How does the administration want to fund that cut? Doubling the copayments for prescription drugs, adding an enrollment fee of up to $250 for those in the so-called lower categories of veterans preference. That is outrageous. That is unconscionable to charge the veterans of this Nation for their own health care and to balance the budget on the backs of these veterans.

The chairman of the Committee on Veterans' Affairs was not satisfied with having a $250 enrollment fee. He proposed doubling it to almost $500 for some of these veterans. These veterans are supposedly in lower categories, either because of the nature of their illness or their income. But, Madam Chairman, this Nation, this Congress has the funds to help all of these veterans to get the care that they need.

Let me remind my colleagues, this is a $2.5 trillion budget that we are operating within our Nation. We have about a $400 billion deficit, a $7.5 trillion debt. We are spending several billion dollars a week in Iraq. Yet someone is going to say that we do not have the $3 billion that is necessary for our veterans? I reject that argument because this is a Nation that is worthy of its veterans. This a Nation that could put the money where it is needed. And this is a Nation that can do what is required for our veterans.

We simply cannot charge these copayments. We simply cannot charge this enrollment fee. We simply cannot continue to have a VA that is gagged from informing veterans of their rights under law. That is what is happening in the VA today. My amendment to provide $3 billion extra will correct that injustice.

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Mr. FILNER. Madam Chairman, I know how reluctant the chairman is. This is a supplemental budget. By definition it goes beyond whatever we did in the previous year. That is why it is called a supplemental. And by some technical mumbo jumbo, he has managed to say that this supplemental is not subject to the rule that he just read. Through technicalities, through arcane kinds of things, he is saying that the veterans of this Nation are not entitled to this care because he is using a rule which is not being used for the $81 billion that we have on the floor but is used for this $3 billion that we are trying to use for our Nation's veterans.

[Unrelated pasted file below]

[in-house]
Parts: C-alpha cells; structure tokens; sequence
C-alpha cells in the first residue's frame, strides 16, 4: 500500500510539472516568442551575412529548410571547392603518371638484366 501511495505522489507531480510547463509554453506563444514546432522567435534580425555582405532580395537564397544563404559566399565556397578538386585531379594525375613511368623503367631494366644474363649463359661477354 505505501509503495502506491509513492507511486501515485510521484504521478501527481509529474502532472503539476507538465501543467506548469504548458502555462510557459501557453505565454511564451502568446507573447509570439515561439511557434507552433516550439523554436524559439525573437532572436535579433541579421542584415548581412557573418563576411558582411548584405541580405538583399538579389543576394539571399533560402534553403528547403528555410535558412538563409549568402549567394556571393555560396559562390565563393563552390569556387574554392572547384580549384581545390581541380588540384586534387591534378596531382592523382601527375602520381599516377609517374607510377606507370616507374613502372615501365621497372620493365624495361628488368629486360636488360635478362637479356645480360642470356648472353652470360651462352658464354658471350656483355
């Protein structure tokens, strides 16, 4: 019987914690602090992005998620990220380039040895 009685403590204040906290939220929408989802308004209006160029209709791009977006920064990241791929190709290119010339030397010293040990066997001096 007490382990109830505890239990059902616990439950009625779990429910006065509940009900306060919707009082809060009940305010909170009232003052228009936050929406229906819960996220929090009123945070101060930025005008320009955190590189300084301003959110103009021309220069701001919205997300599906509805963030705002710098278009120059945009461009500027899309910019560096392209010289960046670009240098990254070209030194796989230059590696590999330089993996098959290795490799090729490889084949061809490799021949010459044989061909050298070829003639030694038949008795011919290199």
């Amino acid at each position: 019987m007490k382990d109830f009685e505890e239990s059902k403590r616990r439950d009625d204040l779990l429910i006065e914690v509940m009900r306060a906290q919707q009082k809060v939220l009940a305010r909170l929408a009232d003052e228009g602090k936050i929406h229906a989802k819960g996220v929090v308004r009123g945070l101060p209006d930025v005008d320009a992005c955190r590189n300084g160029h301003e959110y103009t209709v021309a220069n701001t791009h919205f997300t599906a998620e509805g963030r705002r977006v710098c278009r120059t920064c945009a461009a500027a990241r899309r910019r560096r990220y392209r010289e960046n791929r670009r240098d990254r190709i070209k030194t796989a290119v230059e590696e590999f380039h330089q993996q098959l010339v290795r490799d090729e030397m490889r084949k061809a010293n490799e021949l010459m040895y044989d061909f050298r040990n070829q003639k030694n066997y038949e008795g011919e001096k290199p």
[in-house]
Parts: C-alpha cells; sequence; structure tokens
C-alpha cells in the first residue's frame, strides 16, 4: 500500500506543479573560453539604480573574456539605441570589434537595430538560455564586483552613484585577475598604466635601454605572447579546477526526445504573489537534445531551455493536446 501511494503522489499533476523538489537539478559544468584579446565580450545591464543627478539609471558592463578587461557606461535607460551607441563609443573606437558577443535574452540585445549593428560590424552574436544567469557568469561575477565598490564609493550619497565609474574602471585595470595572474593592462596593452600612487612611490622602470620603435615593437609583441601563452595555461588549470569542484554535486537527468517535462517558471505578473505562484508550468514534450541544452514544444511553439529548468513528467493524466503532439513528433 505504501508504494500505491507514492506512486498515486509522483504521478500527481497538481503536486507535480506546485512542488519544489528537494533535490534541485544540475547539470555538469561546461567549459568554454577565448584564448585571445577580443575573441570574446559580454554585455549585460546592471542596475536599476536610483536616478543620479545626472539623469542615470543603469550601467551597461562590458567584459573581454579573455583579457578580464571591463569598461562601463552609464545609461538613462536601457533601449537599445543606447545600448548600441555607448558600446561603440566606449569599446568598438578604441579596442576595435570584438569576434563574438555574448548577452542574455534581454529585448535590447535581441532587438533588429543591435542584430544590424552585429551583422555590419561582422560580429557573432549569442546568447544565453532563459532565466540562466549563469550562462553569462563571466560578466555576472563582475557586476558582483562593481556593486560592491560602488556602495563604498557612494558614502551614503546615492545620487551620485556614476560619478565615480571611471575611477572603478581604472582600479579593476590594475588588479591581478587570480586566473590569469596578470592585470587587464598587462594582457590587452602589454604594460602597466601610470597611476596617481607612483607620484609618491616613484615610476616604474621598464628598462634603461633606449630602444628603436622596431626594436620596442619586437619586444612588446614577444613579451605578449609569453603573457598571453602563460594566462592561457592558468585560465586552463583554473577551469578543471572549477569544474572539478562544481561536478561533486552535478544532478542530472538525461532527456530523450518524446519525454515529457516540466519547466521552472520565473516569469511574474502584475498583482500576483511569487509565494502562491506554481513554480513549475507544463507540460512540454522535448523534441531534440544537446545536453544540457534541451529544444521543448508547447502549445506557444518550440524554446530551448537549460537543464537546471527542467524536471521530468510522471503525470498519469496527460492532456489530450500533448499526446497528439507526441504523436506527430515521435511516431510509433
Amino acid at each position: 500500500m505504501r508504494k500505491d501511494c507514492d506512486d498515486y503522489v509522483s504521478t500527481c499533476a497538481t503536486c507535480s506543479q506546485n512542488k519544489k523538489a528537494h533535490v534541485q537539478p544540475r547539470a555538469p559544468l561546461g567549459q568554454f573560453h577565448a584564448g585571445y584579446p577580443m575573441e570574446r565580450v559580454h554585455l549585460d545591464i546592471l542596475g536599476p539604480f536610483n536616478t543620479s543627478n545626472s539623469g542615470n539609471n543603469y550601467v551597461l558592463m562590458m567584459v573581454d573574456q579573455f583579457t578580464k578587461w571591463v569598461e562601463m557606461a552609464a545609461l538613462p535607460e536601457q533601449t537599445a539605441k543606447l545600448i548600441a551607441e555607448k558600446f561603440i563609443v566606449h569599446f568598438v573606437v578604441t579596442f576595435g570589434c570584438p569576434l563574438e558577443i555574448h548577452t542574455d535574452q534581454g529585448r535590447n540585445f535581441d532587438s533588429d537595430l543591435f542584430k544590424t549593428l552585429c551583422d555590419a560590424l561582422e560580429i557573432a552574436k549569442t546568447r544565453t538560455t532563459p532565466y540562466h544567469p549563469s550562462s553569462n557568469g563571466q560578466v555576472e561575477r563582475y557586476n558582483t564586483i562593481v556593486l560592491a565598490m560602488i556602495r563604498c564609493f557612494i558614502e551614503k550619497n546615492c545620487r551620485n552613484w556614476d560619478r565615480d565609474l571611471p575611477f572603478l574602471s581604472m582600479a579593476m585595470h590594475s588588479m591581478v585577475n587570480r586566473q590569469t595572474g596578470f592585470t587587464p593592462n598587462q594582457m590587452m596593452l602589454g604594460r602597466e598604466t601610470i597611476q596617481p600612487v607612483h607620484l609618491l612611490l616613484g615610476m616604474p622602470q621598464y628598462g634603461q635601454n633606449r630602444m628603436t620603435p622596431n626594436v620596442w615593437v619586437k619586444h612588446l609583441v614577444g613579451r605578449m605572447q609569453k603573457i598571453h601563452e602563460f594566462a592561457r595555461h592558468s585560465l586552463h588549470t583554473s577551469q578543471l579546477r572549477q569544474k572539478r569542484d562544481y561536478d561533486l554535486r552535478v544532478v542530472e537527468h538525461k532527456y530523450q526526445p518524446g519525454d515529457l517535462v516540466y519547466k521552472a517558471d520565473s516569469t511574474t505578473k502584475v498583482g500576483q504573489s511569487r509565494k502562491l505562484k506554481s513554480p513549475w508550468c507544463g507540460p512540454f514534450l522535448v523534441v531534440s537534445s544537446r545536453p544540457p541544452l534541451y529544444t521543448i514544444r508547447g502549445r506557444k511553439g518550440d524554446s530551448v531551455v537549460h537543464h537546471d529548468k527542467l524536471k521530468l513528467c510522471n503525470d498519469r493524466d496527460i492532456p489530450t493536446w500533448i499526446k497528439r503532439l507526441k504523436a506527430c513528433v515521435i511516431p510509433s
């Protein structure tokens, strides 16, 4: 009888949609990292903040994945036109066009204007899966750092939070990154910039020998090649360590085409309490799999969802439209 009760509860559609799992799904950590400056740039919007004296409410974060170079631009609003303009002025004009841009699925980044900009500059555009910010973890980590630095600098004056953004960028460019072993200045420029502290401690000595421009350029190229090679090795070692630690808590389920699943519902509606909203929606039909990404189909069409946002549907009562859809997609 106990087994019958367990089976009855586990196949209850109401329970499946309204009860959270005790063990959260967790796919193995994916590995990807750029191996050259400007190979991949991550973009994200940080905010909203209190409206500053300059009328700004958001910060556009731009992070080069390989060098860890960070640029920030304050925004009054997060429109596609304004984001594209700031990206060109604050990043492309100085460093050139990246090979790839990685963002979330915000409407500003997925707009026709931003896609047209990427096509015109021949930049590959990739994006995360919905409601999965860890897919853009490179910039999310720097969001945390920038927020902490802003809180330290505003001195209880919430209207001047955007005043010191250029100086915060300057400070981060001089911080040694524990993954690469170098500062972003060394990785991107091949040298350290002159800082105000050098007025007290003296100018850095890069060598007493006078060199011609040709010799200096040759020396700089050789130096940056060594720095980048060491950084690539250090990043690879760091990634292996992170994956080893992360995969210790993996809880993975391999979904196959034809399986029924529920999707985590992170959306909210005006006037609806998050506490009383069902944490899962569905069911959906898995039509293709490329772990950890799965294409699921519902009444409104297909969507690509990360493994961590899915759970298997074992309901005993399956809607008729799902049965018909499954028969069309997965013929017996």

Madam Chairman, I understand these rules, and I understand these technical points of order. They are designed to protect certain amendments and not have others. Fine. But when one uses that rule to shut out the veterans of this Nation, to shut out the troops that are coming back from Iraq and Afghanistan, from the care that they deserve and will need, we are going to shut down PTSD programs, Madam Chairman, all across this Nation, and yet every soldier and Marine is going to come back with potentially that disorder.

So one can use all the rules, but what we are doing here is immoral, it is unconscionable, it is outrageous that we would be treating the veterans in this way.

The Acting CHAIRMAN. Does any Member wish to be heard on the point of order?